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© Author(s) 2019. This work is distributed under
the Creative Commons Attribution 4.0 License.
© Author(s) 2019. This work is distributed under
the Creative Commons Attribution 4.0 License.

Submitted as: research article 18 Dec 2019

Submitted as: research article | 18 Dec 2019

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This discussion paper is a preprint. It is a manuscript under review for the journal Atmospheric Chemistry and Physics (ACP).

Atmospheric teleconnection processes linking winter air stagnation and haze extremes in China with regional Arctic sea ice decline

Yufei Zou1, Yuhang Wang2, Zuowei Xie3, Hailong Wang1, and Philip J. Rasch1 Yufei Zou et al.
  • 1Atmospheric Sciences and Global Change Division, Pacific Northwest National Laboratory, Richland, WA99354, USA
  • 2School of Earth and Atmospheric Sciences, Georgia Instituteof Technology, Atlanta, GA 30332, USA
  • 3International Center for Climate and Environment Sciences, Institute of Atmospheric Physics, Chinese Academy of Sciences, Beijing, 100029, China

Abstract. Recent studies suggested significant impacts of boreal cryosphere changes on wintertime air stagnation and haze pollution extremes in China. However, the underlying mechanism of such a teleconnection relationship remains unclear. Here we used the Whole Atmosphere Community Climate Model (WACCM) to investigate dynamic processes leading to atmospheric circulation and air stagnation responses to Arctic sea ice changes. We conducted four climate sensitivity experiments by perturbing sea ice concentrations (SIC) and corresponding sea surface temperature (SST) in autumn and early winter over the whole Arctic and three sub-regions in the climate model. The results indicate different responses in the general circulation and regional ventilation to the region-specific Arctic changes, with the largest increase of both the probability (by 120 %) and the intensity (by 32 %) of air stagnation extreme events being found in the experiment driven by SIC and SST changes over the Pacific sector of the Arctic (the East Siberian and Chukchi Seas). The increased air stagnation extreme events are mainly driven by an amplified hemispheric-scale atmospheric teleconnection pattern that resembles the negative phase of the Eurasian (EU) pattern. Dynamical diagnostics suggest that convergence of transient eddy forcing in the vicinity of Scandinavia in winter is largely responsible for the amplification of the teleconnection pattern. Transient eddy vorticity fluxes dominate the transient eddy forcing and produce a barotropic anticyclonic anomaly near Scandinavia and wave-train propagation across Eurasia to the downstream regions in East Asia. The piecewise potential vorticity inversion analysis reveals that this long-range atmospheric teleconnection of the Arctic origin takes place primarily in the middle and upper troposphere. The anomalous ridge over East Asia in the middle and upper troposphere worsens regional ventilation conditions by weakening monsoon northwesterlies and enhancing temperature inversion near the surface, leading to more and stronger air stagnation and pollution extremes over eastern China in winter. Ensemble projections based on the state-of-the-art climate models in the Coupled Model Intercomparison Project Phase 6 (CMIP6) corroborate this teleconnection relationship between high-latitude environmental changes and middle-latitude weather extremes, though the tendency and magnitude vary considerably among each participating model.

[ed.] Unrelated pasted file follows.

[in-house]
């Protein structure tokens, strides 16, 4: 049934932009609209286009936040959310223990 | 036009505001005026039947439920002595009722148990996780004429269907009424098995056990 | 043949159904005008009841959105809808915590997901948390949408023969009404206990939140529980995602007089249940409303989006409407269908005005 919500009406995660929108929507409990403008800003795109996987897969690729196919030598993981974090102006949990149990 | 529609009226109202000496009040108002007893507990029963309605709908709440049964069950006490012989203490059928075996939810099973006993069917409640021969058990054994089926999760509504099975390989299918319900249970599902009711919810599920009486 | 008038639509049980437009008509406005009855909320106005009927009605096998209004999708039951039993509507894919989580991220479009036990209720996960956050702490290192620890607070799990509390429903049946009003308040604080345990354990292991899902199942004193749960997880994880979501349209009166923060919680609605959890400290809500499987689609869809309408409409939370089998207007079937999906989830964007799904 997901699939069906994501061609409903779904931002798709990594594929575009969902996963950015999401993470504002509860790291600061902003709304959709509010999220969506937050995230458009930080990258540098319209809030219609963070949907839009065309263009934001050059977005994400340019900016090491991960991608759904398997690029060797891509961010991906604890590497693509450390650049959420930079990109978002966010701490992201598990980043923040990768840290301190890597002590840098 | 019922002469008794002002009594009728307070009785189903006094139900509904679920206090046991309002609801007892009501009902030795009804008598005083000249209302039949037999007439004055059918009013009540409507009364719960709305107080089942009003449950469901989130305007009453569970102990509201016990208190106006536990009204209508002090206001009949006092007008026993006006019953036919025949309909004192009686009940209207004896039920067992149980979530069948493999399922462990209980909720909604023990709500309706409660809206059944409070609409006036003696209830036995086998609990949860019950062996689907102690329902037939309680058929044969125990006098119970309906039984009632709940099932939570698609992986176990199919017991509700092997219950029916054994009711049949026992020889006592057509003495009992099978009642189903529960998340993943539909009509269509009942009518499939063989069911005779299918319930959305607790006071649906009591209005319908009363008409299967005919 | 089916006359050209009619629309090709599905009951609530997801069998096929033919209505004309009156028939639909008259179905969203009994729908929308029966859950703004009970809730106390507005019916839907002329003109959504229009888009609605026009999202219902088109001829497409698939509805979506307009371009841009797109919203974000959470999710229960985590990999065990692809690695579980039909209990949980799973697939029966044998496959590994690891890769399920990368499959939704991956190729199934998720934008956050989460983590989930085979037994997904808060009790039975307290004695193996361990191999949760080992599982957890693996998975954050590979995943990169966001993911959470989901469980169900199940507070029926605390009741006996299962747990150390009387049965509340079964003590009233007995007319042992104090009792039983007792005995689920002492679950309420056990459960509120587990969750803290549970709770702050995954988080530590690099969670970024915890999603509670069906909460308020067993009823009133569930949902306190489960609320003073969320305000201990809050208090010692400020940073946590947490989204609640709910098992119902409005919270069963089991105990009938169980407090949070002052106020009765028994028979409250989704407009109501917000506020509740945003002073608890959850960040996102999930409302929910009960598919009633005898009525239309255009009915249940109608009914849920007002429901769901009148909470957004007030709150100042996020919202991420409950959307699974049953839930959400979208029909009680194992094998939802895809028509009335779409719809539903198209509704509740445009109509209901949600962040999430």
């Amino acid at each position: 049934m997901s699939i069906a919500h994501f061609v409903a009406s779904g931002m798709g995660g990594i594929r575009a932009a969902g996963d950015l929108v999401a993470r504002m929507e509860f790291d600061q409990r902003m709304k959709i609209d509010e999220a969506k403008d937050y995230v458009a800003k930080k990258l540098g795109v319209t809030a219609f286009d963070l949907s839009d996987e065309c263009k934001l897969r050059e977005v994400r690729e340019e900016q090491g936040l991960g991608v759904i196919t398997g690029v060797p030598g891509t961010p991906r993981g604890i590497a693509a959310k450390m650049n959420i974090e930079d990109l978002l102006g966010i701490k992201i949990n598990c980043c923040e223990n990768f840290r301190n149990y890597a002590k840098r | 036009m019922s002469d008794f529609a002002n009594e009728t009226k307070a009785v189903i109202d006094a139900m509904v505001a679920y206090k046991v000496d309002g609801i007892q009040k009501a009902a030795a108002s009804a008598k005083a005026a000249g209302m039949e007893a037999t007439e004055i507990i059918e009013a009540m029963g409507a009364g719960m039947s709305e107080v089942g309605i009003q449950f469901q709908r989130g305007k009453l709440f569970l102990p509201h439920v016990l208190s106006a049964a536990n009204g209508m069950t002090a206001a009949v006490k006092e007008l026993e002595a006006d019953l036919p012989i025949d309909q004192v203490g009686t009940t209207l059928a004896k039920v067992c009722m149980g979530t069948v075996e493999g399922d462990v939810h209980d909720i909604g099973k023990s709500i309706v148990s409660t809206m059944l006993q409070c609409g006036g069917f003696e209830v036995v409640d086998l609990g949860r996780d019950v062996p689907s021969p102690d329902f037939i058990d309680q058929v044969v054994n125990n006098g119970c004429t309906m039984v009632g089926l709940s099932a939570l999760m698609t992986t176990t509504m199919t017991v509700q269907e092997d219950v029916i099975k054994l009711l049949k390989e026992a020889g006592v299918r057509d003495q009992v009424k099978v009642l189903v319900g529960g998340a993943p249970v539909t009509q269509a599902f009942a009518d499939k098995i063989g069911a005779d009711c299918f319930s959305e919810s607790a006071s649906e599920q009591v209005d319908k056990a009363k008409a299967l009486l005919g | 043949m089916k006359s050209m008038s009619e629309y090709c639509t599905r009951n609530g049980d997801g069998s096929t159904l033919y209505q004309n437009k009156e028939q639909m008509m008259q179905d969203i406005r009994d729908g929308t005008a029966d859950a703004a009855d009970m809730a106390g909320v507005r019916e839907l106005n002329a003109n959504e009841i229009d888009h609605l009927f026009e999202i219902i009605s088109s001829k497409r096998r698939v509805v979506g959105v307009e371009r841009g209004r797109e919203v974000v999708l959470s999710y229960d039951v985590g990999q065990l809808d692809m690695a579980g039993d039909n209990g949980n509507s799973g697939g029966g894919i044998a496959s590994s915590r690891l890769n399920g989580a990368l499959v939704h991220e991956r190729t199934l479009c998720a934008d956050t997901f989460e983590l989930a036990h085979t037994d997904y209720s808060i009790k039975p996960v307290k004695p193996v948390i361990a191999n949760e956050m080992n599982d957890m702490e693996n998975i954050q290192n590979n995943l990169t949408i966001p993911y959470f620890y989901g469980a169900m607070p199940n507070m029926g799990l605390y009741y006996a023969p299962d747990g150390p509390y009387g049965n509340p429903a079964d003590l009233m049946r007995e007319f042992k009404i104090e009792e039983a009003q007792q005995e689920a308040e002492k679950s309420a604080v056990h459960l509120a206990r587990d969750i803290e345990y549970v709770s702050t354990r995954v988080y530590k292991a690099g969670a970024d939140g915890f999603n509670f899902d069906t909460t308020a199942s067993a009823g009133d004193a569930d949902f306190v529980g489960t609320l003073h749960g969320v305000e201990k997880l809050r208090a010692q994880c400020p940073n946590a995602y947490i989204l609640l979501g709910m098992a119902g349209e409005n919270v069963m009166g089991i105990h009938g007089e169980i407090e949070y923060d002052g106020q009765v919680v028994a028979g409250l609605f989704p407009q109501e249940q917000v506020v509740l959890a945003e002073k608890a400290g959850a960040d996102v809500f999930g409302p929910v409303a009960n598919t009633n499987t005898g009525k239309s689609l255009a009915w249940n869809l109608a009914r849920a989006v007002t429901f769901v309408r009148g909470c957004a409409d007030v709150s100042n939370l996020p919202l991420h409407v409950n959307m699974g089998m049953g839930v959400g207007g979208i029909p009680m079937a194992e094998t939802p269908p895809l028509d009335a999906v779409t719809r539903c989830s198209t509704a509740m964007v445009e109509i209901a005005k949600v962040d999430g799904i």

Yufei Zou et al.
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Short summary
We analyze the close relationship between winter air stagnation conditions over eastern China and antecedent Arctic sea ice loss based on climate model simulations and dynamic diagnoses. Significant increases in both the probability and intensity of air stagnant extreme events are found in the modeling result driven by sea ice and associated sea surface temperature changes over the Pacific sector of the Arctic. It reveals the climate impact of the Arctic change on mid-latitude weather extremes.
We analyze the close relationship between winter air stagnation conditions over eastern China...